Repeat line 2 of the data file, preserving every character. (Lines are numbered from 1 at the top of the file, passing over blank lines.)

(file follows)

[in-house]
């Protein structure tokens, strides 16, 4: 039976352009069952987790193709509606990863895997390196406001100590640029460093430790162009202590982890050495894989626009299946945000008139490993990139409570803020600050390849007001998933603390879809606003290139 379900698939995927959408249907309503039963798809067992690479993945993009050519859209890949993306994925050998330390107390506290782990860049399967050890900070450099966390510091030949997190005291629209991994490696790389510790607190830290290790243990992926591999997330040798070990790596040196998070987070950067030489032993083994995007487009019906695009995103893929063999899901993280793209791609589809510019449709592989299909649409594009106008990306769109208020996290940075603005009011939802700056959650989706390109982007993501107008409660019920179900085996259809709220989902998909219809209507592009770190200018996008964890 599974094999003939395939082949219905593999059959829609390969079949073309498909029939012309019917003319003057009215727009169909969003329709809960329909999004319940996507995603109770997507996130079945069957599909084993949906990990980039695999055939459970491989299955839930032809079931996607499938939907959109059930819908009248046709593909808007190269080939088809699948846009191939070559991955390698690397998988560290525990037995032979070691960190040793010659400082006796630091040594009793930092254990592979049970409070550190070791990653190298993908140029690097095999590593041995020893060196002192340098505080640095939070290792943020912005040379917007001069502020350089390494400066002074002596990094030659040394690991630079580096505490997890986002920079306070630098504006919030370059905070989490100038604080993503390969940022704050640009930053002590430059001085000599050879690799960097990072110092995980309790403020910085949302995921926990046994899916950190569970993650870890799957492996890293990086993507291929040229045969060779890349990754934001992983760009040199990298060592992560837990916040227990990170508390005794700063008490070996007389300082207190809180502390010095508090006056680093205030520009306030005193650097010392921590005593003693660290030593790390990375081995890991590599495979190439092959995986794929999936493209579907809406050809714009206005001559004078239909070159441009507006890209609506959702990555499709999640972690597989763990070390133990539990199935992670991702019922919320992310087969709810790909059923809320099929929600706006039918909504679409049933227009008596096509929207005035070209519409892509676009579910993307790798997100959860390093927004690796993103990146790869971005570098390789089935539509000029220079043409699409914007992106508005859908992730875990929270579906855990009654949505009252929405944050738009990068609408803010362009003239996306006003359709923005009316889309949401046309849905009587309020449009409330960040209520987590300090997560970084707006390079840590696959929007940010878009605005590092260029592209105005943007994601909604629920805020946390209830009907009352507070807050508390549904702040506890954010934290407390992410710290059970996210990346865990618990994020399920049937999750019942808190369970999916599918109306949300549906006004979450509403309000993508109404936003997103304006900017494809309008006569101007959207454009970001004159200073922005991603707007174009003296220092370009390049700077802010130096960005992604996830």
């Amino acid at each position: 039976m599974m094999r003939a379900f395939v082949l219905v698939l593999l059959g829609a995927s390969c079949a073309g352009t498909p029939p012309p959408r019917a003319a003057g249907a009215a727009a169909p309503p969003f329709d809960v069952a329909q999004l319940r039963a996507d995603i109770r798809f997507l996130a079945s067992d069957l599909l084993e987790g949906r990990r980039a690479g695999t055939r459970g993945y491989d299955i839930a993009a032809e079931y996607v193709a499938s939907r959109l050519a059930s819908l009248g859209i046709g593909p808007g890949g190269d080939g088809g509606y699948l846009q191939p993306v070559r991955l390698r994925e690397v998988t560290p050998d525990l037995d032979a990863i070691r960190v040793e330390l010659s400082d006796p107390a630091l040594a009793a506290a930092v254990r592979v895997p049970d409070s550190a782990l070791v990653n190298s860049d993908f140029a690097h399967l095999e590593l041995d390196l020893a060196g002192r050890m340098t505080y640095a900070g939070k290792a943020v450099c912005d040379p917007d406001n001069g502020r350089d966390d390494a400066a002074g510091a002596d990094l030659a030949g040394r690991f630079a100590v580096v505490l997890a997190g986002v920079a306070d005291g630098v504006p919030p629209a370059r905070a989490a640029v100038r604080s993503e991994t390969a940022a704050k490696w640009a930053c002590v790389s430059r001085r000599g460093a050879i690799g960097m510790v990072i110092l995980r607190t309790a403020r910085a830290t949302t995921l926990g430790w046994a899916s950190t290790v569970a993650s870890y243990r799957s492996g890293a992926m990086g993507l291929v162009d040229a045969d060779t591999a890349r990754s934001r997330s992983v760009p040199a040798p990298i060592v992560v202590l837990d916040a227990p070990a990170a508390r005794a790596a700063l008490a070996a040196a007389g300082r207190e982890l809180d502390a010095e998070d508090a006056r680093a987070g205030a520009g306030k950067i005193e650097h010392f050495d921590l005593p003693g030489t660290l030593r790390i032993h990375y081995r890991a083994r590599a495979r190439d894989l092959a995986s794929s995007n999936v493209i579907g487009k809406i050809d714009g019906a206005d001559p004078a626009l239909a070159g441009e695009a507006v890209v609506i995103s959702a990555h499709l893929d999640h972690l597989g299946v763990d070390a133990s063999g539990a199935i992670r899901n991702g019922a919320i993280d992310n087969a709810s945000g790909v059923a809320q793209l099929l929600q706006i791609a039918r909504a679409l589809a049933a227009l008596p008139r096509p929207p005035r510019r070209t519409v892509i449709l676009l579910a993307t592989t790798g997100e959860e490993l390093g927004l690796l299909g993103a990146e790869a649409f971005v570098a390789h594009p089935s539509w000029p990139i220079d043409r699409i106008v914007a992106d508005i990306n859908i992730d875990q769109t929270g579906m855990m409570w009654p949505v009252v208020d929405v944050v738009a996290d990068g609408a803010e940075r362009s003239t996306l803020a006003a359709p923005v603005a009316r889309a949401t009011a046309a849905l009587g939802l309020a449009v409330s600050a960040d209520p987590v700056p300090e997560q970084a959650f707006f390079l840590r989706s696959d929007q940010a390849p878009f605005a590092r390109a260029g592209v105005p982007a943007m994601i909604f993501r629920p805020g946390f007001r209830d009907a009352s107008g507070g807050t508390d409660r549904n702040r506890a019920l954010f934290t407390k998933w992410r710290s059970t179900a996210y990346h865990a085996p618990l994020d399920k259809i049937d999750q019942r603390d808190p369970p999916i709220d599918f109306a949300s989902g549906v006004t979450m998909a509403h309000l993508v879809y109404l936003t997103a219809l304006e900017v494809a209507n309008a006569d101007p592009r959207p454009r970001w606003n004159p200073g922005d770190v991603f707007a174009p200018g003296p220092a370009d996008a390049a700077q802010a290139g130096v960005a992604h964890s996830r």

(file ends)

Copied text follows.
């Protein structure tokens, strides 16, 4: 039976352009069952987790193709509606990863895997390196406001100590640029460093430790162009202590982890050495894989626009299946945000008139490993990139409570803020600050390849007001998933603390879809606003290139 379900698939995927959408249907309503039963798809067992690479993945993009050519859209890949993306994925050998330390107390506290782990860049399967050890900070450099966390510091030949997190005291629209991994490696790389510790607190830290290790243990992926591999997330040798070990790596040196998070987070950067030489032993083994995007487009019906695009995103893929063999899901993280793209791609589809510019449709592989299909649409594009106008990306769109208020996290940075603005009011939802700056959650989706390109982007993501107008409660019920179900085996259809709220989902998909219809209507592009770190200018996008964890 599974094999003939395939082949219905593999059959829609390969079949073309498909029939012309019917003319003057009215727009169909969003329709809960329909999004319940996507995603109770997507996130079945069957599909084993949906990990980039695999055939459970491989299955839930032809079931996607499938939907959109059930819908009248046709593909808007190269080939088809699948846009191939070559991955390698690397998988560290525990037995032979070691960190040793010659400082006796630091040594009793930092254990592979049970409070550190070791990653190298993908140029690097095999590593041995020893060196002192340098505080640095939070290792943020912005040379917007001069502020350089390494400066002074002596990094030659040394690991630079580096505490997890986002920079306070630098504006919030370059905070989490100038604080993503390969940022704050640009930053002590430059001085000599050879690799960097990072110092995980309790403020910085949302995921926990046994899916950190569970993650870890799957492996890293990086993507291929040229045969060779890349990754934001992983760009040199990298060592992560837990916040227990990170508390005794700063008490070996007389300082207190809180502390010095508090006056680093205030520009306030005193650097010392921590005593003693660290030593790390990375081995890991590599495979190439092959995986794929999936493209579907809406050809714009206005001559004078239909070159441009507006890209609506959702990555499709999640972690597989763990070390133990539990199935992670991702019922919320992310087969709810790909059923809320099929929600706006039918909504679409049933227009008596096509929207005035070209519409892509676009579910993307790798997100959860390093927004690796993103990146790869971005570098390789089935539509000029220079043409699409914007992106508005859908992730875990929270579906855990009654949505009252929405944050738009990068609408803010362009003239996306006003359709923005009316889309949401046309849905009587309020449009409330960040209520987590300090997560970084707006390079840590696959929007940010878009605005590092260029592209105005943007994601909604629920805020946390209830009907009352507070807050508390549904702040506890954010934290407390992410710290059970996210990346865990618990994020399920049937999750019942808190369970999916599918109306949300549906006004979450509403309000993508109404936003997103304006900017494809309008006569101007959207454009970001004159200073922005991603707007174009003296220092370009390049700077802010130096960005992604996830």